One suspects that experts in, say, artificial intelligence or internet ethics — merely two of the topics touched upon in Lo And Behold — will be frustrated that Herzog jumps around from issue to issue rather than doing a deep dive into any specific one. But that criticism would miss the director’s desire to conduct a broad overview of our evolving online existence.

Herzog clearly wants to begin a conversation about how we, as people, start to come to terms with the fact that the internet is rewriting social norms while making us more and more dependent on its technology for even the most basic of services. (One of the film’s best sections concerns an examination of how everything from solar flares to catastrophic natural disasters could cripple essential infrastructure which is now reliant on the internet.)

True, any of Lo And Behold’s 10 chapters could be expanded into its own feature-length documentary, but Herzog’s glancing blows at different issues result in a film that’s thought-provoking and pleasingly open-ended. Many of Herzog’s documentaries are, at their core, reveries about what it means to be human, and Lo And Behold is no different, providing him the launching pad to discuss everything from manned trips to Mars to the elusive nature of falling in love. Above all, the film seems to be a necessary acknowledgment of how little we think about our growing online world. In this regard,Lo And Behold’s buffet-style discourse calls attention to the many conversations we aren’t having about this ubiquitous, powerful, still nascent tool.

Although the film is presented by NetScout, a cyber security company, the director makes sure to include both the best and worst tendencies of the internet, showing us remarkable innovations produced by far-flung individuals but also shining a light on some who have been victimised by or addicted to online communities. (In a poignant digression, Herzog even visits a tiny town where there is no internet, the city’s inhabitants shunning the technology because they believe its radiation is making them sick.)

In the past, Herzog has sometimes set his interview subjects up to be oddball laughingstocks, but Lo And Behold avoids the freak-show exhibitionism to give us a compassionate menagerie of thinkers, scientists and ordinary men and women who, because of the web, are more connected now than they would have been at any other time in human history. That’s a quiet but impactful point made by Lo And Behold, and it’s not the only one. Much like the world wide web itself, the documentary seems to stretch out in lots of different directions, offering much to consider and plenty to absorb.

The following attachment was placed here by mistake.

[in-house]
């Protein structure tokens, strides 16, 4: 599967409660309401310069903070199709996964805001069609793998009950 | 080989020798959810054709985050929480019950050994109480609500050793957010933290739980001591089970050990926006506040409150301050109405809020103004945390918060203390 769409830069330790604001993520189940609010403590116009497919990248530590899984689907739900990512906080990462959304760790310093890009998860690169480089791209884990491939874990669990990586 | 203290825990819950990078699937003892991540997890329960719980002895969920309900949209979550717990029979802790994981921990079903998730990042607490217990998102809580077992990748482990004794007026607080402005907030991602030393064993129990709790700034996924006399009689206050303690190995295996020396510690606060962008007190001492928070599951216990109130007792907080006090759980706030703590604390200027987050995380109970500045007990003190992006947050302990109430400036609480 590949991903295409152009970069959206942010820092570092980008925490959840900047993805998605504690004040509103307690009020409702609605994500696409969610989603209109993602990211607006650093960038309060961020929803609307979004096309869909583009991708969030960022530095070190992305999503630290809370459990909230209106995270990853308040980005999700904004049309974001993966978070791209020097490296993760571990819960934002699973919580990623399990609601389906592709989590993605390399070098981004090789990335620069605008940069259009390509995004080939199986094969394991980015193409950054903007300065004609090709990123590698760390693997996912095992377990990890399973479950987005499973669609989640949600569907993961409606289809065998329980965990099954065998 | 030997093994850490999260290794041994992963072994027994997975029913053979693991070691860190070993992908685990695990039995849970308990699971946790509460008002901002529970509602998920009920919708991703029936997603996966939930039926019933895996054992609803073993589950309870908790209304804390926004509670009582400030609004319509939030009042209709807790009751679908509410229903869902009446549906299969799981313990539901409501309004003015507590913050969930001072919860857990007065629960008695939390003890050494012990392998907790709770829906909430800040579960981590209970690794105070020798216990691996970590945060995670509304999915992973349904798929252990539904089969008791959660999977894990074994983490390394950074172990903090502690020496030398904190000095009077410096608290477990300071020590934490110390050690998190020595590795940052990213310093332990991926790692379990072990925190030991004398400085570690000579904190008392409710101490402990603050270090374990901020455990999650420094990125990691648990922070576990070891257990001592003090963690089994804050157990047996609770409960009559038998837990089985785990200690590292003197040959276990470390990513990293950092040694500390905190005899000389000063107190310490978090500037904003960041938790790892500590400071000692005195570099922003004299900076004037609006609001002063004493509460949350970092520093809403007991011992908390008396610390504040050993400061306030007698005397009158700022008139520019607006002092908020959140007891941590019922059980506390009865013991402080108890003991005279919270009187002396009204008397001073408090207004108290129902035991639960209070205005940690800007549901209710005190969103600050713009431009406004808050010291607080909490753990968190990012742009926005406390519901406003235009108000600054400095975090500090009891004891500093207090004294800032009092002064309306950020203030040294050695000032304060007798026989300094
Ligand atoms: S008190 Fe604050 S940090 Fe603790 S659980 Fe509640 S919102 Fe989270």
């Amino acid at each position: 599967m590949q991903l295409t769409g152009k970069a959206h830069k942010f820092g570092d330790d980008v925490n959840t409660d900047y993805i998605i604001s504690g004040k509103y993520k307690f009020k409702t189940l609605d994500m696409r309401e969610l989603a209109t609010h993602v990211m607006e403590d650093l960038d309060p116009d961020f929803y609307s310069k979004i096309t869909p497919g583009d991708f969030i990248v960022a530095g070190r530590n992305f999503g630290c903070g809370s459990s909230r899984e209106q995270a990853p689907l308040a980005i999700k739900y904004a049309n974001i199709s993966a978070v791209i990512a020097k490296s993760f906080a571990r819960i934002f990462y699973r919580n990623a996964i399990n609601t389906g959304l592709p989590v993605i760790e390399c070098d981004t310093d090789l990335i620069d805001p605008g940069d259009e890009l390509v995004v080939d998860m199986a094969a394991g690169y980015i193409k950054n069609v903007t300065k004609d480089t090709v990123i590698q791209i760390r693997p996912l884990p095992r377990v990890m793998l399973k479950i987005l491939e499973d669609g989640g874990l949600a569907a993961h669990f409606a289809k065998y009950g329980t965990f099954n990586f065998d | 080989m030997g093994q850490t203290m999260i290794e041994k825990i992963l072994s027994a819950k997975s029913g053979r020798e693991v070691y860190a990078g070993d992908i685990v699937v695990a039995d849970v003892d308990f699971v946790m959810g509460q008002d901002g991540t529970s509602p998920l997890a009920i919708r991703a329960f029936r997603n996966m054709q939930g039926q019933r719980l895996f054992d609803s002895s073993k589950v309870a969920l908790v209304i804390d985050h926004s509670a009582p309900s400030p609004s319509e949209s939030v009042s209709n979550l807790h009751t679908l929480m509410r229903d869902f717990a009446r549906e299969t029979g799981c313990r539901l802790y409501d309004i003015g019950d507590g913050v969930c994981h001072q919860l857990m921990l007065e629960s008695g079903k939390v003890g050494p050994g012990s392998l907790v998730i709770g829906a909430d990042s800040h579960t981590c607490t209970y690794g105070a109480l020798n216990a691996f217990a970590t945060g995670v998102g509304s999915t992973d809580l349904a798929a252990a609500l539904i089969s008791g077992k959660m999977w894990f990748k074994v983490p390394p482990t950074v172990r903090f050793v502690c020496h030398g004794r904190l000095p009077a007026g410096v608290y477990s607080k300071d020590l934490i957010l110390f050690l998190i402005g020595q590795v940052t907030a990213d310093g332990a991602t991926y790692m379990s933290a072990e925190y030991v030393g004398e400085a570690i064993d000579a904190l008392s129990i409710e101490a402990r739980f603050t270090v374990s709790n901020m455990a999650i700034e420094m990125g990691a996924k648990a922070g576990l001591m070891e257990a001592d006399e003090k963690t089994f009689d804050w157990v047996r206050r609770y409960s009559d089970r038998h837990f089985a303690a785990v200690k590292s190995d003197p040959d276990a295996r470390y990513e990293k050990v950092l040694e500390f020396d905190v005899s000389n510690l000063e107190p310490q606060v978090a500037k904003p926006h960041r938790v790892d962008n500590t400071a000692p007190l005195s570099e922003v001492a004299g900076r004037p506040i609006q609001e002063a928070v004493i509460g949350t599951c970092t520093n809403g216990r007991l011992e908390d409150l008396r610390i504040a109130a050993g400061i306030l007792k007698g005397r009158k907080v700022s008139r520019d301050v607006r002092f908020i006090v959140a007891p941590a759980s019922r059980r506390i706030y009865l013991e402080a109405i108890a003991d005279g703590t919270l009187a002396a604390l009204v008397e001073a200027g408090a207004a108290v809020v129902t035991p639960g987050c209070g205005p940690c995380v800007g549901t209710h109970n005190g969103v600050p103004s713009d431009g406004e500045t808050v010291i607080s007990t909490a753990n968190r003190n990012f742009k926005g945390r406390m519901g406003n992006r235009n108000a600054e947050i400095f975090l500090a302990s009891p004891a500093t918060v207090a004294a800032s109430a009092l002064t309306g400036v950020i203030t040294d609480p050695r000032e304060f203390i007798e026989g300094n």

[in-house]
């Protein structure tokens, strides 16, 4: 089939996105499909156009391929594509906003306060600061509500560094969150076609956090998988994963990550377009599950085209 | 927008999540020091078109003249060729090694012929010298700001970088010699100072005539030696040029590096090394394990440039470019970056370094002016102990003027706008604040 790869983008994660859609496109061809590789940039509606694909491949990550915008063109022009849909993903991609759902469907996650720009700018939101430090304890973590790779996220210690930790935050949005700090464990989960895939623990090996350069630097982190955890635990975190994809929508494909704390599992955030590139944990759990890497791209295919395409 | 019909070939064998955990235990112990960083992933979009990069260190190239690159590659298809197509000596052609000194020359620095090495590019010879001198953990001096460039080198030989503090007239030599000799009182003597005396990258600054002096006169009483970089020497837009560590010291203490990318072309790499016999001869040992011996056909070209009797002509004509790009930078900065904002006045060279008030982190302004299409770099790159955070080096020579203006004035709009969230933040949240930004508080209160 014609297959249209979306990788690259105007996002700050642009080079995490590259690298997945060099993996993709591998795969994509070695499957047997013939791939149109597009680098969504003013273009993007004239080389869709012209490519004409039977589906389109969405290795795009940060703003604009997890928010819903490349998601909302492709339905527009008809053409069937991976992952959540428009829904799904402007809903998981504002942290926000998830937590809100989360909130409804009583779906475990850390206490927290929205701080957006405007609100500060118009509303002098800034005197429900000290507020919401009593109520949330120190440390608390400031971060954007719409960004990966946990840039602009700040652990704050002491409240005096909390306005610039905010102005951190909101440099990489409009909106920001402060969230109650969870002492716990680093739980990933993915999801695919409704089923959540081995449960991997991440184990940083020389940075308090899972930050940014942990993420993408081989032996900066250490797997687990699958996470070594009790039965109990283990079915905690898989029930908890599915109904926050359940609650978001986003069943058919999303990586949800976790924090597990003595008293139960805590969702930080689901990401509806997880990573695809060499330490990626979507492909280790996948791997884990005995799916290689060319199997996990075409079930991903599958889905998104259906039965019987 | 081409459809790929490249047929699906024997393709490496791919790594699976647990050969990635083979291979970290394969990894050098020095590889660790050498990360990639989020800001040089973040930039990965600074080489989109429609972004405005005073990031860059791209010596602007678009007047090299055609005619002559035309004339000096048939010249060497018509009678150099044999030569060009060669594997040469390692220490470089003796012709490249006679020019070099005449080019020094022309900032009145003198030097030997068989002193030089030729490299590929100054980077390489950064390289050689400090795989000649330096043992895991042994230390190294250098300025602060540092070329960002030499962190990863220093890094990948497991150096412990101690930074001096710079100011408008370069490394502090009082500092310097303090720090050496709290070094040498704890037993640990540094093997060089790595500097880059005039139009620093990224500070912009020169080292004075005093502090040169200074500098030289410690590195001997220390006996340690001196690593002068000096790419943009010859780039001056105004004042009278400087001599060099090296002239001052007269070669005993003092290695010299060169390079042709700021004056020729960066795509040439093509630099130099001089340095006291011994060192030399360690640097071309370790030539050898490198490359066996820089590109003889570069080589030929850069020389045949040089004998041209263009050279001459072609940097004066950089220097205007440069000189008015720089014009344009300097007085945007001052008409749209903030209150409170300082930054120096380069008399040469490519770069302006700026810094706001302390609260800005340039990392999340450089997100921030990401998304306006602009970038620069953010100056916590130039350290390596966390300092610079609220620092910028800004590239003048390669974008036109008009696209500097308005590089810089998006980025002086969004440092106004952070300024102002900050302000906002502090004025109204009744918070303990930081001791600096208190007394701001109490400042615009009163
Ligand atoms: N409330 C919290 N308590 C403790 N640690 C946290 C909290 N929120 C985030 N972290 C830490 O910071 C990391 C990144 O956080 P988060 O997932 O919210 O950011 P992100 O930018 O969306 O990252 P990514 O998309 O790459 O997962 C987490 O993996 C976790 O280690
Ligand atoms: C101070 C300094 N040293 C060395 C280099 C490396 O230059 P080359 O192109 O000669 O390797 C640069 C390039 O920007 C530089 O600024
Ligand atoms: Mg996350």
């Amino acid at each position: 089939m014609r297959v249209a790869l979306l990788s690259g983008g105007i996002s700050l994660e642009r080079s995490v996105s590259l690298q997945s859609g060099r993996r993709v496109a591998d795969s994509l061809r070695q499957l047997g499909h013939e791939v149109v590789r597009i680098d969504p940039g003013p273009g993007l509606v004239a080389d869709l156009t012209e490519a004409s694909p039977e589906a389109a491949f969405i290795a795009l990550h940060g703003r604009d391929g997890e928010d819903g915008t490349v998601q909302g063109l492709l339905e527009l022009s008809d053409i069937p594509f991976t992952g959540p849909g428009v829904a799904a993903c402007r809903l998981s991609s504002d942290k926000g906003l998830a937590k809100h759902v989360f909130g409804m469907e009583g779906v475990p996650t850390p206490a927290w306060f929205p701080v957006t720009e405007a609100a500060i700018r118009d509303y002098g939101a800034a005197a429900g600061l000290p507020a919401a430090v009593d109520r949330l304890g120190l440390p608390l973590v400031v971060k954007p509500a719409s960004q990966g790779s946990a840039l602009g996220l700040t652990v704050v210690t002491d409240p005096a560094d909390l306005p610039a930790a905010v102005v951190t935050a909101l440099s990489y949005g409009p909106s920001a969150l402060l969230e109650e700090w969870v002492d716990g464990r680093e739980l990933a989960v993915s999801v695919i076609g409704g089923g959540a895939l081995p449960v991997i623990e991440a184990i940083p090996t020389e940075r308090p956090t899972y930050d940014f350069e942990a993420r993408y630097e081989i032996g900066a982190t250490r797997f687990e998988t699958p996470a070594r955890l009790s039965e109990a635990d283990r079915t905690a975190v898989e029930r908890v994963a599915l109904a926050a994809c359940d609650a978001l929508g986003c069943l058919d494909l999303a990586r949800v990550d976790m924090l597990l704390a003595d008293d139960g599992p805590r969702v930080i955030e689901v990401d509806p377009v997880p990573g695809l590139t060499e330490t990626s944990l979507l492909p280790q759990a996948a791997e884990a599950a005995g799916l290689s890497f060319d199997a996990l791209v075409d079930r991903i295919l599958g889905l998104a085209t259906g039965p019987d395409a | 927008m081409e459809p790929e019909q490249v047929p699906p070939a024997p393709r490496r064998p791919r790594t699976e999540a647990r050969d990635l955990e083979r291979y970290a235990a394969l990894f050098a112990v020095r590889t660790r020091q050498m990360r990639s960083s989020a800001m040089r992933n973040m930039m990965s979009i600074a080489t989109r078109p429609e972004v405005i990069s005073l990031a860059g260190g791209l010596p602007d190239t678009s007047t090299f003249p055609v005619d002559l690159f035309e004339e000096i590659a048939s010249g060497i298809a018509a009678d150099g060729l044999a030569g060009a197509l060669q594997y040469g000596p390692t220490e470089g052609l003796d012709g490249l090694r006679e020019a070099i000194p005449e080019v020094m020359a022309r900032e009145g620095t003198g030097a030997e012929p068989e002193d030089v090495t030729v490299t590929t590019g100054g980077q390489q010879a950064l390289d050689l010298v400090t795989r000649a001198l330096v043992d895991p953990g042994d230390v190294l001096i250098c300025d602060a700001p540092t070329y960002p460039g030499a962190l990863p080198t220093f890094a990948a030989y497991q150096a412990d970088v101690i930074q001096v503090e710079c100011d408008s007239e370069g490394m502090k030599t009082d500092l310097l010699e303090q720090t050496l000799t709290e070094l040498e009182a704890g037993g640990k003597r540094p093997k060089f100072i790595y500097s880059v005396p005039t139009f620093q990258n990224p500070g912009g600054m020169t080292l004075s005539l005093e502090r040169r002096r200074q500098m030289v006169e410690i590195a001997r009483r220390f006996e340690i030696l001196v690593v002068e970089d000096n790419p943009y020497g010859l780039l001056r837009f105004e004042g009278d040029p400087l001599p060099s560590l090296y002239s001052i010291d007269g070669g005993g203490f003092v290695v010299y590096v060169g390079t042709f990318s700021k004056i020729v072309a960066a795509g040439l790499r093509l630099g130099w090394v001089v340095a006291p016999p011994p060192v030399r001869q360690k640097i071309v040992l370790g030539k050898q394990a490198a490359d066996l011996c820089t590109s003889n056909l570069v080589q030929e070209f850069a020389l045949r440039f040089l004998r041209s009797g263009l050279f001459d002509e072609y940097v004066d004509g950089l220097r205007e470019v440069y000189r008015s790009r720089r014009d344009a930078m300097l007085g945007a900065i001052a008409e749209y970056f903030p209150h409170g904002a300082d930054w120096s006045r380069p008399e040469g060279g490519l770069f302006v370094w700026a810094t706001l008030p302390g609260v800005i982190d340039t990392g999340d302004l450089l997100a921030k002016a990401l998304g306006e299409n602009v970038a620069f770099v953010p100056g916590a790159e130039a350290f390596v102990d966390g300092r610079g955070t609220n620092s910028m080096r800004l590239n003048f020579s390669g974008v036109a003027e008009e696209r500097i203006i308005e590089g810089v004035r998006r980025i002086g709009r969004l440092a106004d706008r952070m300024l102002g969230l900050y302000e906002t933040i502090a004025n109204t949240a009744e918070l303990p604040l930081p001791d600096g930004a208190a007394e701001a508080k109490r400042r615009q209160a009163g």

Kingsglaive- Final Fantasy XV (2016)

Kingsglaive: Final Fantasy XV

rated-PG13   –   Animation | Adventure | Drama | Fantasy | Sci-Firated-under-review_1

The magical kingdom of Lucis is home to the hallowed Crystal, but the menacing empire of Niflheim will stop at nothing to make it theirs. War has raged between the two for as long as most can remember. King Regis of Lucis commands an elite force of soldiers dubbed the Kingsglaive. Wielding their king’s magic, Nyx Ulric and his fellow glaives stand before the crown city of Insomnia, fighting to stay the inexorable advance of Niflheim’s imperial army. Before the overwhelming military might of the empire, King Regis can only salvage his kingdom by accepting an ultimatum-he must cede all lands outside the crown city, and see his son, Prince Noctis, wed to Lady Lunafreya, the former princess of Tenebrae now captive of Niflheim. As the war of wills rages, the machinations of Niflheim transform Insomnia into an awe-inspiring battleground, pulling Nyx into a struggle for the very survival of the kingdom.
Summary: The magical kingdom of Lucis is home to the sacred Crystal, and the menacing empire of Niflheim is determined to steal it. King Regis of Lucis (Sean Bean) commands an elite force of soldiers called the Kingsglaive. Wielding their king’s magic, Nyx (Aaron Paul) and his fellow soldiers fight to protect Lucis. As the overwhelming military might of the empire bears down, King Regis is faced with an impossible ultimatum – to marry his son, Prince Noctis to Princess Lunafreya of Tenebrae (Lena Headey), captive of Niflheim, and surrender his lands to the empire’s rule. Although the king concedes, it becomes clear that the empire will stop at nothing to achieve their devious goals, with only the Kingsglaive standing between them and world domination.

Takeshi Nozue


Aaron Paul, Lena Headey, Sean Bean, Neil Newbon

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Lo Stato contro Fritz Bauer (2015)

The People vs. Fritz Bauer / / Lo Stato contro Fritz Bauer

  • Cohen Media Group